Maris Stella marks Founder’s Day, Marist Brothers’ anniversary
A Chinese orchestra performance was part of Maris Stella High Schools’ 59th Founder’s Day celebration.
A wushu performance, music pieces by the Chinese orchestra and symphonic band, and a skit on the early life of St Marcellin Champagnat, founder of the Marist Brothers.
These were part of Maris Stella High School’s 59th Founder’s Day celebration and also marked the Marist Brothers’ 200th anniversary.
The July 28 event was held at Maris Stella High School, which comprises both primary and secondary sections. It is the only Marist Brothers school in Singapore.
Br Michael Green, executive director of the Marist Association of St Marcellin Champagnat in Australia, was the guest-of-honour at the celebration. Upon arrival, he was greeted with a lion dance performance by primary school students.
In his address, Br Michael highlighted the common Ave Maria monogram used as a symbol by Marist schools around the world in their school logos and badges.
He explained that the symbol is held together at its heart by the letter “M”, which stands for Mary. Mary was special for St Marcellin and he took her as his role model.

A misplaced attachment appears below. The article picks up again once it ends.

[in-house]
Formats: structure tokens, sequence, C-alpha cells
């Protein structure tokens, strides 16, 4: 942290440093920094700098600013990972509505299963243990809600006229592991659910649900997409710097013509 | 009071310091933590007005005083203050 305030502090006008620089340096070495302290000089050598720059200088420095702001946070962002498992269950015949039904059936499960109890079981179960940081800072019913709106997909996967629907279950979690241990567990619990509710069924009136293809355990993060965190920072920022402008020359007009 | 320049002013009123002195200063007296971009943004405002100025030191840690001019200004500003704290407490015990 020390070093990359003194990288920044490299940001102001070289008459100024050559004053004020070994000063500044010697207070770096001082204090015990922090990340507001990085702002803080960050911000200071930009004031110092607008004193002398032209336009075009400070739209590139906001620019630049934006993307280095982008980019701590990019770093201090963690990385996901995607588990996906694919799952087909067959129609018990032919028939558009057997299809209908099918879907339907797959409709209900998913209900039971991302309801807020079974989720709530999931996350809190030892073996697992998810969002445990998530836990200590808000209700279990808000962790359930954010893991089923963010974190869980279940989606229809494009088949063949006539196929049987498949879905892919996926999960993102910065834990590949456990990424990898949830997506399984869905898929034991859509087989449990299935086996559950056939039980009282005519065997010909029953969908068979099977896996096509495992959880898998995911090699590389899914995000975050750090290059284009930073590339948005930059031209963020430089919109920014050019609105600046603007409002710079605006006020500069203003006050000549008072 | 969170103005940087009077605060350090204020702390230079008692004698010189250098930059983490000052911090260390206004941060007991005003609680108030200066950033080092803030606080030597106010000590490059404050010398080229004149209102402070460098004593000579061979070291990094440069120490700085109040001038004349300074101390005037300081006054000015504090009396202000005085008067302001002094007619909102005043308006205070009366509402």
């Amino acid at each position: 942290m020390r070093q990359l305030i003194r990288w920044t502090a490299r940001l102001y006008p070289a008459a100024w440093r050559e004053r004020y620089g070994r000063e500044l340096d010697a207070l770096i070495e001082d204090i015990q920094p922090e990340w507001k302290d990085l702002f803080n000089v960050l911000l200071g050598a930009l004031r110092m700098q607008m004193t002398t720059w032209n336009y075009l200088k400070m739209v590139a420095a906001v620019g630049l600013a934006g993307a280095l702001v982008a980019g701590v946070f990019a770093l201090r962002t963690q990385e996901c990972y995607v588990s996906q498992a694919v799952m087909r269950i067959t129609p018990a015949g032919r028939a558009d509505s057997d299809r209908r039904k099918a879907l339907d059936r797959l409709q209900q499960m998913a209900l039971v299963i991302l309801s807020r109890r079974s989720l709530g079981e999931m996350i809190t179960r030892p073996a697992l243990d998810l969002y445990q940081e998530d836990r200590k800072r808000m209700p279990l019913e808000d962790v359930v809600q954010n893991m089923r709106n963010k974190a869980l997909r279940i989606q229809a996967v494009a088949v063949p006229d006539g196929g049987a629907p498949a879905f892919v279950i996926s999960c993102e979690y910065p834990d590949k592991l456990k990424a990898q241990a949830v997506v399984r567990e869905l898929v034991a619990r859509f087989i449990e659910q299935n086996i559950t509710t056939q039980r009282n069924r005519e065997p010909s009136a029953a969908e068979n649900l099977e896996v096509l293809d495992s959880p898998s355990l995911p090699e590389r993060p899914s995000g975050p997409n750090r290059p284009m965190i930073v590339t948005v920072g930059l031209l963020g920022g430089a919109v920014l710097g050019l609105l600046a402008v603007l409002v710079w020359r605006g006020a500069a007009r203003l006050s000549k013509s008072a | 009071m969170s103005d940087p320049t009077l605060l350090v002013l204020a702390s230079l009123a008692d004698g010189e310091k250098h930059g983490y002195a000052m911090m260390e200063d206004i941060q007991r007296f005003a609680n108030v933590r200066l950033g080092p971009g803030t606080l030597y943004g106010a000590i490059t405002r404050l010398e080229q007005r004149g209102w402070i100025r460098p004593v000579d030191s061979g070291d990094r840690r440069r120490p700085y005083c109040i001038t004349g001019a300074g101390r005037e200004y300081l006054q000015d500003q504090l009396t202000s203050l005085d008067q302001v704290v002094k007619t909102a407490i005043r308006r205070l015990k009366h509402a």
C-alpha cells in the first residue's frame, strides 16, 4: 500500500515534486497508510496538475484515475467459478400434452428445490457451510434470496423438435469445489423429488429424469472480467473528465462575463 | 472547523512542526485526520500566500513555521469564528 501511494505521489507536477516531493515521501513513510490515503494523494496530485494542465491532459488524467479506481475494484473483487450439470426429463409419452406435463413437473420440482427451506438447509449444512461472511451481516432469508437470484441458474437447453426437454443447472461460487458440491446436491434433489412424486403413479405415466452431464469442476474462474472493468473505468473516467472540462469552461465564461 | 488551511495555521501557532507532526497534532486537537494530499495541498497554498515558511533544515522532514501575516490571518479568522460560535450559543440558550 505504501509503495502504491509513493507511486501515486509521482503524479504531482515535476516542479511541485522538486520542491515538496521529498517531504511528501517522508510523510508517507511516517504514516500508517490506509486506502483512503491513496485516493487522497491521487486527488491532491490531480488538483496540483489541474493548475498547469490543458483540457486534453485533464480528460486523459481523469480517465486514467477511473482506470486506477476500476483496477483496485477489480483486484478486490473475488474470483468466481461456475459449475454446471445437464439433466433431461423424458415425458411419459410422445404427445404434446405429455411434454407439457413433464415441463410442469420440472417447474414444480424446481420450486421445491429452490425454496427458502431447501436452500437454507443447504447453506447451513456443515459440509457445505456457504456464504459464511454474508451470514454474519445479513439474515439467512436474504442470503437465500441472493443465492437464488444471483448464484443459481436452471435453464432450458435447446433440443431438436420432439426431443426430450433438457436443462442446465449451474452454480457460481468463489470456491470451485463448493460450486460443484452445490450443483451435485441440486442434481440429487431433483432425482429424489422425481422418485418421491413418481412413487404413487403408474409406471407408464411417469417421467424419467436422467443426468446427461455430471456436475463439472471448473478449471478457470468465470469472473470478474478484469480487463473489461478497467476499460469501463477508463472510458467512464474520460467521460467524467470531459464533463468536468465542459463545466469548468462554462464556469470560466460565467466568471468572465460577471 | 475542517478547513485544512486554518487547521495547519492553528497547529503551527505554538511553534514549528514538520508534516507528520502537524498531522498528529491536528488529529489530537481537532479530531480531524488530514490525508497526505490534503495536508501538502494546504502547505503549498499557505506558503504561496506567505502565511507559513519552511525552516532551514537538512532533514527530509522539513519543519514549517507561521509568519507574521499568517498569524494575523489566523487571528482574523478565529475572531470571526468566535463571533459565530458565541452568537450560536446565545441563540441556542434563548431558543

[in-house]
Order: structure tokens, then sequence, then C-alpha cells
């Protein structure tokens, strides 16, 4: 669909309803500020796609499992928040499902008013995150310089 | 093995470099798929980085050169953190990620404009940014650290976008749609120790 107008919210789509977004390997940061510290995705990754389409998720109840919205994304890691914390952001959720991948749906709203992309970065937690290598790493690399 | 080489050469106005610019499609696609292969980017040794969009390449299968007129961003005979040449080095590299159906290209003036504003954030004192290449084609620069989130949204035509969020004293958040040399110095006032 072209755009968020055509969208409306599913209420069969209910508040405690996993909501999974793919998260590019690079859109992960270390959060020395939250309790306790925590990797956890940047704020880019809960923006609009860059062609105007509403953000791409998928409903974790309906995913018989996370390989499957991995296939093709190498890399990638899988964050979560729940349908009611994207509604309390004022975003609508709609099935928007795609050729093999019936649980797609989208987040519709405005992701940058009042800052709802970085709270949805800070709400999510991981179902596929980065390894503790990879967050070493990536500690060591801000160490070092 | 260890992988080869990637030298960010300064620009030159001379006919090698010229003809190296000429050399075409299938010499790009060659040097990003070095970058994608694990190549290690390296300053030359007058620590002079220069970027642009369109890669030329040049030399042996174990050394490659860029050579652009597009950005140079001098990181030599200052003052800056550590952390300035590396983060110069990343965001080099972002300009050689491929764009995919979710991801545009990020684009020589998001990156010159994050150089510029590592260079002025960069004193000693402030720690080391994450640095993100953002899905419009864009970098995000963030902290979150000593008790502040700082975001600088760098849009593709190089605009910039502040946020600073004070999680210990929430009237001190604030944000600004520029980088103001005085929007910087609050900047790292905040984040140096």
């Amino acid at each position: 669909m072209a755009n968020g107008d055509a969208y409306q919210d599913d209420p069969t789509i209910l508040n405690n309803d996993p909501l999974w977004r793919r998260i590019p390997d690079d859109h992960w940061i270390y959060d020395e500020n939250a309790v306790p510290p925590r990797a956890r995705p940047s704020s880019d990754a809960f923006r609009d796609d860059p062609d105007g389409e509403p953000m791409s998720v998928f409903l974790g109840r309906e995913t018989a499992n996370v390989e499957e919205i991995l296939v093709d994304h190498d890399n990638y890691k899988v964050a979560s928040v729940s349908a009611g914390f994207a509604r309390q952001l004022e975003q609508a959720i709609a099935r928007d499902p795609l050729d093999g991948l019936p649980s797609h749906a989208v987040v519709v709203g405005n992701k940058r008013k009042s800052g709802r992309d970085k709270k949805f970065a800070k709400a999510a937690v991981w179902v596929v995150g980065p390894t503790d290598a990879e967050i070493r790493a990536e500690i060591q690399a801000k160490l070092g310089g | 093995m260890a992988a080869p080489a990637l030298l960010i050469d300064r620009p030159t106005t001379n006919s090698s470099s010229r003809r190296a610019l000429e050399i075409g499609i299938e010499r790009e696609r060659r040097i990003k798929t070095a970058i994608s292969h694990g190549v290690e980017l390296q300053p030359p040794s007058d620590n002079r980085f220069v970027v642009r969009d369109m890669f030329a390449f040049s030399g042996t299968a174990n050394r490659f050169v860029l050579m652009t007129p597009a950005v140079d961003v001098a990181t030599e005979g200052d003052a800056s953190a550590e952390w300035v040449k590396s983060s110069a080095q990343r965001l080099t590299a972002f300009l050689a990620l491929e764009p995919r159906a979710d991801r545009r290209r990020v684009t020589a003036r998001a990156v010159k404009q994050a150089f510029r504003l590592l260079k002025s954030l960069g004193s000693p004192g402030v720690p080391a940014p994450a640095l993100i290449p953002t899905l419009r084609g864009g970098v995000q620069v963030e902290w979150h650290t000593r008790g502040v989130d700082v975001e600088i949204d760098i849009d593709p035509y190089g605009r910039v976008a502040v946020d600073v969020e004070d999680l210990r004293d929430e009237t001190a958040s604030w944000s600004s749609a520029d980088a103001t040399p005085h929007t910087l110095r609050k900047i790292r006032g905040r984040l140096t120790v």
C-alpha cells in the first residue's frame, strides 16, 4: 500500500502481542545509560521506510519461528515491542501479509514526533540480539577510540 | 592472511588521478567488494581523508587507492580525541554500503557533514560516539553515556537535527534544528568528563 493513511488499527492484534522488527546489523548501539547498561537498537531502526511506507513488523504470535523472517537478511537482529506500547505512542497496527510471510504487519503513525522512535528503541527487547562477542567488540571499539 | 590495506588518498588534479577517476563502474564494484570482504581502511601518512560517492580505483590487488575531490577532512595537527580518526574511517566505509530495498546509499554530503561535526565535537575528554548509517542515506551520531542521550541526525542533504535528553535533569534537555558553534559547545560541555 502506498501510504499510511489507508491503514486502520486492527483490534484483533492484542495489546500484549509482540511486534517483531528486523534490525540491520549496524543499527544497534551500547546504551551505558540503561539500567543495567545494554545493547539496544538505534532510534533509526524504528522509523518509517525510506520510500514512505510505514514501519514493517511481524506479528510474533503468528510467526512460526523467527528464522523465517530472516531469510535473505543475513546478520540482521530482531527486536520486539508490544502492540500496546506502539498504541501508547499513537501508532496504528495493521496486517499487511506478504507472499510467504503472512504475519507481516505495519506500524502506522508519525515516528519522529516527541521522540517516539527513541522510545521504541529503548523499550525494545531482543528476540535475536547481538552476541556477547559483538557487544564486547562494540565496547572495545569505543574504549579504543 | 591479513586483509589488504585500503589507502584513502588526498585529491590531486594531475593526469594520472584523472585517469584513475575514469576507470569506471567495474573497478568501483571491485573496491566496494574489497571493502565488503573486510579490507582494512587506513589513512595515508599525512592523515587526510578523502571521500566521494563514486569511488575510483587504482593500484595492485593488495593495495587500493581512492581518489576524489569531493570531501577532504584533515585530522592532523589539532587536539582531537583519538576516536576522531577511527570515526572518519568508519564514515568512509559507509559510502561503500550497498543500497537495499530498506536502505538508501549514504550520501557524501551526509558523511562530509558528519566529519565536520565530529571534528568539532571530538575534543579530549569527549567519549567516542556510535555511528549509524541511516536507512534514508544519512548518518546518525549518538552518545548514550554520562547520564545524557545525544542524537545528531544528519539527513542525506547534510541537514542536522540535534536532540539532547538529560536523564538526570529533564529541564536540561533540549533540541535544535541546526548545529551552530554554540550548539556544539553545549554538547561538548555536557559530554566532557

Br Michael said that Mary “was a woman who put others first, a selfless woman, a mother, a person who loved. To be Marist is to be these things – faithful, hope-filled and loving.
And it is to be someone who increases how much faith, hope and love there is in the world,” he said.
Br Michael Green, executive director of the Marist Association of St Marcellin Champagnat in Australia, speaking at the celebration.
Mrs Woo Soo Min, principal of the Special Assistance Plan school, described the challenges that founding principal, Br Chanel Soon, overcame to set up Maris Stella High School in 1958, and to have its own site in 1967, where the school has been situated since.
From having to borrow classrooms in the initial days of the school and raising funds to build it, Br Chanel personified the five Marist values of presence, simplicity, family spirit, love of work and “in the way of Mary,” said Mrs Woo.
She also paid a special tribute to Br John Lek, who was principal of the school from 1982-1984, and remains an active member of the school management committee.
After her speech, the school presented an achievement report of its academic and co-curricular results, followed by performances.
Students performing a skit on the early life of St Marcellin Champagnat, founder of the Marist Brothers.
A skit by students and teachers portrayed the struggles of St Marcellin as he struggled with his schooling, never ceasing to believe in God and Mother Mary as he discerned his vocation to the priesthood. The skit also showed his mother’s untiring love and belief in her son and the measures that she took to secure him a place in the seminary.
The celebration ended on a high note as students, alumni, staff and parents sang the school song.
Founded in 1817 and originating from France, the Marist Brothers have set up schools in more than 70 countries.